Inadequate bike lanes and encroachment by other vehicles pose a great risk for Istanbul’s cyclists.
Istanbul’s bicycle road network is insufficient, Head of Cyclists Association Murat Suyabatmaz told Demirören News Agency (DHA). This is made worse by the “disrespectful” behavior of some car drivers, he added.
“Using bicycles on roads, except highways, is our right. But car drivers do not recognize this and do not respect us enough. A bicycle cannot block the traffic. If they yield a way to us, the traffic will relax because more people will be encouraged to ride,” he said.
Seeking to promote healthier lifestyles and decrease emissions from motor vehicles, the Turkish government recently unveiled ambitious plans to expand its bike lane network. Accordingly, the Environment and Urban Development Ministry said the country will create 4,775 kilometers of bike lanes by 2023, in line with the centenary of the Republic of Turkey.
Bicycle lanes are also being integrated into other means of transportation, such as mass transit and connecting residential areas, sports facilities and busy public spaces. In places without zoning plans, like rural areas, simpler paths will be built for cyclists. The regulation also defines “cycling highways, bridges and tunnels,” a landmark change for a country in which cyclists often have to ride on the side of highways due to a lack of bike lanes, risking their lives.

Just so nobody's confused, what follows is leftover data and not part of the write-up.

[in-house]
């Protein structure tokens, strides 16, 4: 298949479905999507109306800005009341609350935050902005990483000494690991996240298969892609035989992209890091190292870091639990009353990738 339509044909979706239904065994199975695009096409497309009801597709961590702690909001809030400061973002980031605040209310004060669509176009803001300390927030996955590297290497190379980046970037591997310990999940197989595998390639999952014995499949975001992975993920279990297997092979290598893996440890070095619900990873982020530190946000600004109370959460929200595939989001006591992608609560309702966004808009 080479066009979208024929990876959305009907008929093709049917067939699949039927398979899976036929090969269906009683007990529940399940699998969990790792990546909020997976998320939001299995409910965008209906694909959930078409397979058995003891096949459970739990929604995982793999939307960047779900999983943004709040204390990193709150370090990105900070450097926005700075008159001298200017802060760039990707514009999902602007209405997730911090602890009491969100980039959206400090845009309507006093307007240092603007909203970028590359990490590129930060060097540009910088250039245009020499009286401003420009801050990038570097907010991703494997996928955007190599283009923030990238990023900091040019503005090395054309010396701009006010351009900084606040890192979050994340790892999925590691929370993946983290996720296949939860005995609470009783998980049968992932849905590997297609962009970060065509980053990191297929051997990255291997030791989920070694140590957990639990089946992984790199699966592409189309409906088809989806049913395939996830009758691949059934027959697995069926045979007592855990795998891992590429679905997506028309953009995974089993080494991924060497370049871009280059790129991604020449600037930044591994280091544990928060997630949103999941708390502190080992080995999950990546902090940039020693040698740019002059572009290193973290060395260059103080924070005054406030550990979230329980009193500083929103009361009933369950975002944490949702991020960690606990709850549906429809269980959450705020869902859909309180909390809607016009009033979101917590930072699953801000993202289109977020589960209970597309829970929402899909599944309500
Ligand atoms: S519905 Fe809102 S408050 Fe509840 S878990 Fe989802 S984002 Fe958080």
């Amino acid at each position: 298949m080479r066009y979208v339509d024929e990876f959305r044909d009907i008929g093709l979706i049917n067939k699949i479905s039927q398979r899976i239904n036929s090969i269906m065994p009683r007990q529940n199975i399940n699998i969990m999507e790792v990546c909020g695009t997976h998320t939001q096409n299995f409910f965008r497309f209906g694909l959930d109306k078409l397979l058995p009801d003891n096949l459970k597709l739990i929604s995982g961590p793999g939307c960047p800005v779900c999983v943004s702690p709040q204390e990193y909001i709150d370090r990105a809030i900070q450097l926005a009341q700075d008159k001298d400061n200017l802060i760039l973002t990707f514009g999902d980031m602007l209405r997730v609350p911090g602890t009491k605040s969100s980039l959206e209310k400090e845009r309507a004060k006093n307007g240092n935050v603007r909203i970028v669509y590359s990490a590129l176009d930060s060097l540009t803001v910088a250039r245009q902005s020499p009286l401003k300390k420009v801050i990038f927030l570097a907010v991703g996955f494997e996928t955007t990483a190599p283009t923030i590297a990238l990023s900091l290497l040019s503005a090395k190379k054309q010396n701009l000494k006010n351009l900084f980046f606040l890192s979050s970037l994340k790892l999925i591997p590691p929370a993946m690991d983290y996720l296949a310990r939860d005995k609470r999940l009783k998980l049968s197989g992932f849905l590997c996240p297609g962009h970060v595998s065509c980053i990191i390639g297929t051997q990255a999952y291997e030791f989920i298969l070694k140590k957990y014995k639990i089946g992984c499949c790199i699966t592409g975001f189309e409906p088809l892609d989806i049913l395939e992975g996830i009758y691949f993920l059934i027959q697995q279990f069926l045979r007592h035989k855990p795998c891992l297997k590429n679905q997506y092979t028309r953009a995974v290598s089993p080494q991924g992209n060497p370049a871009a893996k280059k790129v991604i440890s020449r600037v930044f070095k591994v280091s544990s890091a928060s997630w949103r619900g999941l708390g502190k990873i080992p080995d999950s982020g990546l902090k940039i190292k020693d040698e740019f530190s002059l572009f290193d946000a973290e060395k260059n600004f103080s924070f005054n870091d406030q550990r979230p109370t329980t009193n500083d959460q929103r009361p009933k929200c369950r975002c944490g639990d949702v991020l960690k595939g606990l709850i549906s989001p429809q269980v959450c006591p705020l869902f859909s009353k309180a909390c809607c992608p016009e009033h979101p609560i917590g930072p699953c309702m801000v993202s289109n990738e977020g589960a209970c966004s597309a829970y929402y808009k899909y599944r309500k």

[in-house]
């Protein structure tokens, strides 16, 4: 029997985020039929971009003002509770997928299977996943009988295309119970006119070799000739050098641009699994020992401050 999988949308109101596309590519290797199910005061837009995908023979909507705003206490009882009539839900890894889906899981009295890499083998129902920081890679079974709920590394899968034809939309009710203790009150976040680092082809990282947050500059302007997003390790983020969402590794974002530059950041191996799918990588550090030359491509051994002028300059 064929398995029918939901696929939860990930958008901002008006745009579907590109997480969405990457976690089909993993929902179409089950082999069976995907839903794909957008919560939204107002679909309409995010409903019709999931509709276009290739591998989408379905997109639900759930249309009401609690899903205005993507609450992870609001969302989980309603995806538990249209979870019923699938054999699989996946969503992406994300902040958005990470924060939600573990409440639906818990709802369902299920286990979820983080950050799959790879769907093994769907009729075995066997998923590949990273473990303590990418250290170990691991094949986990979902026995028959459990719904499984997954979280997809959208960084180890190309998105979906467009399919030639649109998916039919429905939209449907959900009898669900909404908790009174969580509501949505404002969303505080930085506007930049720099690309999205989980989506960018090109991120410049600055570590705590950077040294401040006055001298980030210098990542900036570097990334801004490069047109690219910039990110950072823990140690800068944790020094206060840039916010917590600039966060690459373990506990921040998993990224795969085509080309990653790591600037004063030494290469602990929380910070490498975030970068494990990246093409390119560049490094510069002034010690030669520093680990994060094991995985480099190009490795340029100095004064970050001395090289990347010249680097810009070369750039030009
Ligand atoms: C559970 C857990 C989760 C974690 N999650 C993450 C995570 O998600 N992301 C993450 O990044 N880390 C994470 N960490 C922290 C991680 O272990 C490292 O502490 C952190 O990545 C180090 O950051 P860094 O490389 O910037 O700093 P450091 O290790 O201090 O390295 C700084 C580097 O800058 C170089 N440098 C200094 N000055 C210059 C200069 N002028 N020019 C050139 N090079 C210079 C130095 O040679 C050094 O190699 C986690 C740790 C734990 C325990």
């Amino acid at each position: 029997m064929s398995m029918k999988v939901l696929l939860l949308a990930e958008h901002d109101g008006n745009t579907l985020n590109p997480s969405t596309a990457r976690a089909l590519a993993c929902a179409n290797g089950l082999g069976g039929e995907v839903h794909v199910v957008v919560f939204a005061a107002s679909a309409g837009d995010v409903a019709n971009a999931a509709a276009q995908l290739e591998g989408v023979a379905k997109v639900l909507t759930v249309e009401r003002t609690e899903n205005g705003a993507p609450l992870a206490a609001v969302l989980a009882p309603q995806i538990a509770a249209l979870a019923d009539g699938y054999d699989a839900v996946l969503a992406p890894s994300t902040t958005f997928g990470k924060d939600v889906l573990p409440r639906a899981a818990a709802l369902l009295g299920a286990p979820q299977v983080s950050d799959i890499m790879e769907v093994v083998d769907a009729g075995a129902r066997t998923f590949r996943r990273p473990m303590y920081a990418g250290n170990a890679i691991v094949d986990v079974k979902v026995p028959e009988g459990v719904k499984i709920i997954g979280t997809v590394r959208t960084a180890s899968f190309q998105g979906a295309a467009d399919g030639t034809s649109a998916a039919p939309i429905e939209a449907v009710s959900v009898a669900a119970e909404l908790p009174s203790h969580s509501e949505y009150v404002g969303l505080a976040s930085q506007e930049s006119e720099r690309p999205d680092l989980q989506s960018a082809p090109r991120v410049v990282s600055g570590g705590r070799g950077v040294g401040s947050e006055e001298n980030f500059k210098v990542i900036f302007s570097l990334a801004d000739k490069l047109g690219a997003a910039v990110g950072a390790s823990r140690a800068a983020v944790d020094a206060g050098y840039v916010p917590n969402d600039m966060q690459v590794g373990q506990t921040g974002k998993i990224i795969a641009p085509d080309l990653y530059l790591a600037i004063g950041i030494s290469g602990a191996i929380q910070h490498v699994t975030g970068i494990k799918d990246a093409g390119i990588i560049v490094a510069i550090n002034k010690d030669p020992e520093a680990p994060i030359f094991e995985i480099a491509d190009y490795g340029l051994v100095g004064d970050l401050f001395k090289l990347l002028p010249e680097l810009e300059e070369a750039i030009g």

Suyabatmaz said traffic fines should be increased so they deter the aggressive behavior of drivers on the traffic. He added that occupying bicycle paths greatly increases the risk of accidents.
“We had friends who were victims of such traffic accidents,” he said.
Engin Bozkurt, a cyclist from Istanbul’s Kadıköy district, said because of vehicles parked on the bike lanes, he has to use the road for motor vehicles.
“This is only one reason (for accidents) but not all. Because people are not conscious and they are in a hurry, they act irresponsibly,” he said.
The government has so far partially funded the construction of a total of 1,150 kilometers (715 miles) of bike lanes for different local municipalities and launched a campaign to increase the length of lanes in 2018.
Currently, a total of 114 kilometers of bicycle lanes exist across the cities of Batman, Bitlis, Çanakkale, Istanbul, Konya, Kırşehir, Kütahya, Mersin, Muğla, Niğde, Ordu, Rize, Siirt, Trabzon, Tokat, Yozgat and Zonguldak.
Along with urban locations, bicycle lanes are being built in preserved areas, like national parks. For instance, lanes will be built between the western city of Izmir and the Mediterranean city of Antalya, a route passing through popular vacation resorts and historic sites from Datça and Knidos to Patara and Bodrum. Bike lanes will also be built around Lake Tuz in central Turkey.
Last Updated on Jul 13, 2020 4:45 pm